Fourth quarter1.626.77.30.636.216.211.77.7
Source: Statistical Digest, Bank of Jamaica

Outstanding holdings of certificates of deposit expressed as a percentage of average deposit balances.

Source: Statistical Digest, Bank of Jamaica

Outstanding holdings of certificates of deposit expressed as a percentage of average deposit balances.

Chart 1.Actual and Statutory Liquid Assets Ratio of Commercial Banks

(In percent)

The excess liquidity that existed in the banking system for most of the period meant that the need for refinancing as a tool for regulating the stock of reserve money was limited. In 1986, a new Liquidity Support Facility was established to manage transactions at the margin. From the facility’s inception, access to it was restricted. Support was limited to a maximum of two applications a month, not exceeding a total of five days, and the rate of interest charged was initially ⅙ of 1 percent a day, but later was linked to the highest lending rate charged by the commercial banks.

The factors affecting the demand for currency held by the public—the other component of base money—remained largely outside the direct control of the Bank of Jamaica. Interest rate policy was expected to affect, indirectly, the demand for such balances however. Changes in the exchange rate were also expected to influence changes in the demand for currency. There were also “nonmonetary” factors, such as the cash requirements of a large underground economy, capital flight, seasonal demand for transactions balances, etc., which would have caused changes in the demand for currency. The overall impact of these factors has resulted in much variability in this component of the demand for base money. This appears to have been the principal cause of variations in the overall base-money aggregate during the period (see Table 2). The quarterly average proportion of currency to total base money over the period was 32.6 percent, with a significant coefficient of variation (0.10). This indicates the volatility of the currency/ deposit ratio and its likely impact on the money multiplier.

Table 2.Demand for and Supply of Base Money(In percent)
DemandSupply
QuartersCommercial Banks’ ReservesCurrencyTotalBank of Jamaica Credit to Public SectorOther Assets (net)Foreign Assets (net)Total
1985
First quarter68.131.9100.0176.0197.3-273.3100.0
Second quarter72.527.5100.0144.6187.9-232.5100.0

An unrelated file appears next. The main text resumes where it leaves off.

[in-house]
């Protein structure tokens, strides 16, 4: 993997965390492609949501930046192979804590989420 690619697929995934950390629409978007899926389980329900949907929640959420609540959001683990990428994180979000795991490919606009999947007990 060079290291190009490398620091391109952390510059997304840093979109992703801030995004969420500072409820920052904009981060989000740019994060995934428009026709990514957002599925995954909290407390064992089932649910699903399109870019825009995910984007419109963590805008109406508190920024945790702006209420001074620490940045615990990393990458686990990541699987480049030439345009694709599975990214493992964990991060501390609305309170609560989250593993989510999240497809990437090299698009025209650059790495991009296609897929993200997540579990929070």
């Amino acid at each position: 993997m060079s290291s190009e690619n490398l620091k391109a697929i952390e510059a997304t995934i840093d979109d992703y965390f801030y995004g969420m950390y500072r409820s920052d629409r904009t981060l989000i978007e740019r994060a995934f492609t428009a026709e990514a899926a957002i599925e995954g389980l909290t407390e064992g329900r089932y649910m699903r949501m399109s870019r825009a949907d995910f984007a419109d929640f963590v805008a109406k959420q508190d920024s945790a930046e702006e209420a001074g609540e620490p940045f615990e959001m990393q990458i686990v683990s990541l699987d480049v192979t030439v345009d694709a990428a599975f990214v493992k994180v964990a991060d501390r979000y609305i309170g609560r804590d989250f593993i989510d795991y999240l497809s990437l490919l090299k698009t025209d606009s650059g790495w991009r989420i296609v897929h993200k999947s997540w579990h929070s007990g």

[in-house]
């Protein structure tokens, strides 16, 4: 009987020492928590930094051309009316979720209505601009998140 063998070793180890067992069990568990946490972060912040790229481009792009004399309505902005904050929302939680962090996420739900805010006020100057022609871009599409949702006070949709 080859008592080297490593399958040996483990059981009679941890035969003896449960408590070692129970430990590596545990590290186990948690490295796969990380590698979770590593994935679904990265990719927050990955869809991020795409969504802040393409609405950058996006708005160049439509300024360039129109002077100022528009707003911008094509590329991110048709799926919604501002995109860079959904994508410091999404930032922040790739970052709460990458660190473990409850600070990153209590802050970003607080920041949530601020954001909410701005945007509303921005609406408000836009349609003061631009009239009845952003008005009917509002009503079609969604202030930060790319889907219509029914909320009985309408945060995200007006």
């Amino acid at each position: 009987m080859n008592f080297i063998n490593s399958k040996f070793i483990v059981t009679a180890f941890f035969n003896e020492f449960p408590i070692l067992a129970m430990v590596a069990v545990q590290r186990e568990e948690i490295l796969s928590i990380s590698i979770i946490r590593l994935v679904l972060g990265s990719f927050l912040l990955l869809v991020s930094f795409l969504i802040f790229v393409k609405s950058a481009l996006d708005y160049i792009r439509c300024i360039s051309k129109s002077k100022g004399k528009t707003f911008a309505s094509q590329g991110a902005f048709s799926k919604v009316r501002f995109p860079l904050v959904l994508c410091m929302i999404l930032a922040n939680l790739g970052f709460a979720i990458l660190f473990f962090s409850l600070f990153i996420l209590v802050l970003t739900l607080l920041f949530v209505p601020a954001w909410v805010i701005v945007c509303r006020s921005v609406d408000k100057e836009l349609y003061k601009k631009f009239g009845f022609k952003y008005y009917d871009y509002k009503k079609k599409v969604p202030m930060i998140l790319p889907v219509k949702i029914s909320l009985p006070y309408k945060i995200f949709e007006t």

Third quarter72.827.2100.0143.4191.8-235.2100.0
Fourth quarter68.131.9100.0111.1187.9-199.0100.0
1986
First quarter67.732.3100.0160.4149.3-209.7100.0
Second quarter70.629.4100.0164.3121.4-185.7100.0
Third quarter70.229.8100.0180.0121.6-201.6100.0
Fourth quarter64.735.3100.0174.3125.9-200.2100.0
1987
First quarter69.230.8100.0128.7115.5-144.2100.0
Second quarter71.428.6100.093.2109.6-102.8100.0
Third quarter69.130.9100.098.2111.6-109.8100.0
Fourth quarter67.432.6100.083.4111.4-94.8100.0
1988
First quarter69.430.6100.055.0147.5-102.5100.0
Second quarter66.133.9100.058.9149.7-108.6100.0
Third quarter65.035.0100.064.4134.0-98.4100.0
Fourth quarter62.337.7100.040.7121.8-62.5100.0
1989
First quarter64.036.0100.046.4114.0-60.4100.0
Second quarter65.434.6100.047.1100.8-48.0100.0
Third quarter64.835.2100.047.5123.9-71.4100.0
Fourth quarter61.538.5100.060.1121.2-81.3100.0
Source: Monetary Aggregates, Bank of Jamaica.
Source: Monetary Aggregates, Bank of Jamaica.

In searching for an equilibrium position, the Bank’s manipulation of changes in the demand for base money is affected by its capacity to influence the factors relating to the supply of base money. But the characteristics of the supply components of the base shown in Table 2 indicate that only limited control, if any, was possible.

Other Instruments of Monetary Policy

The Bank of Jamaica took some action to remove credit ceilings, but direct controls remained in force for most of the period. For the first half of fiscal year 1985, outstanding credit in the commercial banking system was frozen at the level outstanding at March 31, 1985. But during the second half of the year increases were allowed, which took the outstanding balance to 10 percent above the March 31, 1985 level. In 1986, the global ceilings on bank credit were removed, but ceilings on consumer-oriented credit were retained. These were fixed at the level outstanding at March 31, 1986 and remained at that level until March 31, 1987. For the remainder of 1987 and 1988 global and selective credit ceilings were removed, but in the latter part of 1989 new restrictions were imposed as part of a new stabilization program. Some success can be claimed for the use of these instruments of direct control, if the relative stability of the exchange rate in 1986, 1987, and 1988 is taken as an indicator.

In November 1985, the Bank reintroduced a Pre-Shipment Financing Facility (PSF) and a Bankers Export Guarantee Facility (BEGF) to channel credit to the export sector at preferential rates of interest. The PSF provided credit for raw materials and other intermediate goods to enable companies to meet the demands of the export market. The BEGF provided financial resources to bridge the period between the exports of goods and services and the actual foreign exchange receipts. A Bankers Rediscounting Facility (BRF) was also in operation at the beginning of the period; this was used to channel funds at preferential rates to the agricultural, construction, manufacturing, and tourism sectors. Highly preferential rates of interest were provided for agriculture, but the subsidy for construction, manufacturing, and tourism was less. These were all examples of the use of the rediscounting facility to channel funds to certain preferred areas and to introduce some degree of flexibility into the process of credit allocation so as to stimulate productive activity in the economy. But the use of the discounting facility as a tool of monetary policy, although used several times during the period, had little impact on the overall monetary aggregates.